I had no allergies aside from cats for my entire life. Then, one summer when I was about 20, I figured I had a cold -- then it lasted 2 months.

I went to the doctor and got an allergy test. turns out I'm allergic to cats, ragweed, and mold.
</me-too>

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Black Widow
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Icon 1 posted May 01, 2006 10:11      Profile for Black Widow     Send New Private Message       Edit/Delete Post   Reply With Quote 
I was allergic to tree nuts (not peanuts) for a long time, until I got pregnant a couple of years ago. Then the allergy went away. I'm not saying get pregnant, don't get me wrong, just that allergies can come and go. I third or fourth or whateverth the motion for you to have allergy testing. Or if you figure out what gives you an allergic reaction, just avoid it.
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canadiangeek
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Icon 1 posted May 01, 2006 12:33      Profile for canadiangeek     Send New Private Message       Edit/Delete Post   Reply With Quote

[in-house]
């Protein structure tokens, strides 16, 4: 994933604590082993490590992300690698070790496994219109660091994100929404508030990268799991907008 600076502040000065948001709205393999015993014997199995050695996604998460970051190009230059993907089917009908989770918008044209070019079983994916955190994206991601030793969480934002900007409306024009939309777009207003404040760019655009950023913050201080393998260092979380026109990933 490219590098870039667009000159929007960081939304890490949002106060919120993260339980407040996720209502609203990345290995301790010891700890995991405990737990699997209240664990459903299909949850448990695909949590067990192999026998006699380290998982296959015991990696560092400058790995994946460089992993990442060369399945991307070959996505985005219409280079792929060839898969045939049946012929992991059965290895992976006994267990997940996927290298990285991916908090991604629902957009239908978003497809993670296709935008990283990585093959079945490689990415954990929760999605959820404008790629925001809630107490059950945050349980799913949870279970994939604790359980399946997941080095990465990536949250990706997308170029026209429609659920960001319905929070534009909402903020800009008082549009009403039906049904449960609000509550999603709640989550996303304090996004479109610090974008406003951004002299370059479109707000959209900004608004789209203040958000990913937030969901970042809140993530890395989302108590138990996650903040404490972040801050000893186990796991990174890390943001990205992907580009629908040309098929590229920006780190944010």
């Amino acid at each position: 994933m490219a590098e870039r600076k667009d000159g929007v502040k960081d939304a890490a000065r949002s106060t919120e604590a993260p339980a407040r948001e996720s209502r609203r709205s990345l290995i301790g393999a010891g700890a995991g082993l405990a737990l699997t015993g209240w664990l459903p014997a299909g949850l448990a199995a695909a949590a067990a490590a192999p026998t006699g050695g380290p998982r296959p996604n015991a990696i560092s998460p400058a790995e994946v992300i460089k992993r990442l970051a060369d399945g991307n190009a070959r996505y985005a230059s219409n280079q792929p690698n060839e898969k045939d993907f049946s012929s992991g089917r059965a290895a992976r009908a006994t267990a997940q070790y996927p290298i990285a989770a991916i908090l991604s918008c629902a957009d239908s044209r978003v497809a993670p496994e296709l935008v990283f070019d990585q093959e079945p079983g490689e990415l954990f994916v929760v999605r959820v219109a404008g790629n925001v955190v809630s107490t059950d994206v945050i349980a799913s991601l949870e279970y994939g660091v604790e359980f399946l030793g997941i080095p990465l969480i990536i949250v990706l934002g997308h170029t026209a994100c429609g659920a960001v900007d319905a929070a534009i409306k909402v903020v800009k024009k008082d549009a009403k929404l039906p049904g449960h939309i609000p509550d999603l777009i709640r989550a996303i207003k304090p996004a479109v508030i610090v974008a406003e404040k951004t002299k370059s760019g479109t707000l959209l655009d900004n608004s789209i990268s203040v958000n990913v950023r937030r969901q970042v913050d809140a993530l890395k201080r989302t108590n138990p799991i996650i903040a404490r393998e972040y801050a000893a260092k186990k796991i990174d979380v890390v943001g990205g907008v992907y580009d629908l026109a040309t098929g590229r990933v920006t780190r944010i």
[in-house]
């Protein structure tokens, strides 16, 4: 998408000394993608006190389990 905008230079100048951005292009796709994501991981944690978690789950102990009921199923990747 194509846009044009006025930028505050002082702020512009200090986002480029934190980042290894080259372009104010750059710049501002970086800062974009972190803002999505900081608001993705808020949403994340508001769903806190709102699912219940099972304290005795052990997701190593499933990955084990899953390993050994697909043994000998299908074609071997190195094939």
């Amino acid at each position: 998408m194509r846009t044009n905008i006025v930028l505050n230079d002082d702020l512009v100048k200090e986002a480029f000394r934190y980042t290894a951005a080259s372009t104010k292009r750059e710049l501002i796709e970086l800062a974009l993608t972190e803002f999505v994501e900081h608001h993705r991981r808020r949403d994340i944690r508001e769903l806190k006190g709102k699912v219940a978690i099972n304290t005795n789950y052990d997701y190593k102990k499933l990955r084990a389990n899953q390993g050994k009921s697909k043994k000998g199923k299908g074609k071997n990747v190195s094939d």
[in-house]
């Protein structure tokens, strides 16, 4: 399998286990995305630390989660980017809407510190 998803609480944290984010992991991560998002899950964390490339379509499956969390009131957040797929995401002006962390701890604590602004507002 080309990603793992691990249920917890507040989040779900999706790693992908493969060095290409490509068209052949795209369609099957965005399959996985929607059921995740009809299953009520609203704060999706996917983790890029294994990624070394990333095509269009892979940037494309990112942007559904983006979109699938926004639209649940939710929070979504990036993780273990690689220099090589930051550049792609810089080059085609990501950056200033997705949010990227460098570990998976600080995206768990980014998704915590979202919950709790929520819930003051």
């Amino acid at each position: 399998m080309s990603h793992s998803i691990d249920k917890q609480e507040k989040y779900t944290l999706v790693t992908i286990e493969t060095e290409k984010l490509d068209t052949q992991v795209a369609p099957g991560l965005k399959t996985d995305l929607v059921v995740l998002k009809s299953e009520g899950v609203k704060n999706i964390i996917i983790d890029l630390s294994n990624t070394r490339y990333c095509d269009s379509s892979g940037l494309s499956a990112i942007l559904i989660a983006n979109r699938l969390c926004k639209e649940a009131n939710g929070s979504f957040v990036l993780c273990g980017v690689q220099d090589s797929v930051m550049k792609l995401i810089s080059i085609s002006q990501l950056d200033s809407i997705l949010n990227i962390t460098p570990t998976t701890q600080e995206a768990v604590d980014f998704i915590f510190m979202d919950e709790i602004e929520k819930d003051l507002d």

Allergies can come, or dissappear at any time in a person's life (I too suffer from seasonal allergies, and they only developed when I was 20-ish).

I would also like to add my name to the increasingly longer list of people who suggest you get tested. Until then, to be safe, I'd stay away from nuts, and peanuts.
But, if you do have a MINOR reaction, Benedryl (the pills) usually take care of most MINOR allergic reactions.

Just to let you know, most Nestle products (that don't actually contain nuts/peanuts) are made in a completely nut/peanut-free factory (so they're safe to eat). Also, Girl-Guide cookies are nut/peanut free. (Disclaimer: This may, or may not apply in Texas, as I can only speak for Canada).


Better to be safe than sorry.

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Maggs
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Icon 1 posted May 01, 2006 18:37      Profile for Maggs     Send New Private Message       Edit/Delete Post   Reply With Quote 
Definately get tested. It's good you noticed it early though.
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Groggle
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Icon 1 posted May 01, 2006 21:03      Profile for Groggle     Send New Private Message       Edit/Delete Post   Reply With Quote 
I have a nut allergy, as does as a very dear friend.

Thorned0Fortress, you just got your "warning" from your body - the next time can be much more serious. (In my friend's case, it resulted in a trip to the hospital - she survived, fortunately)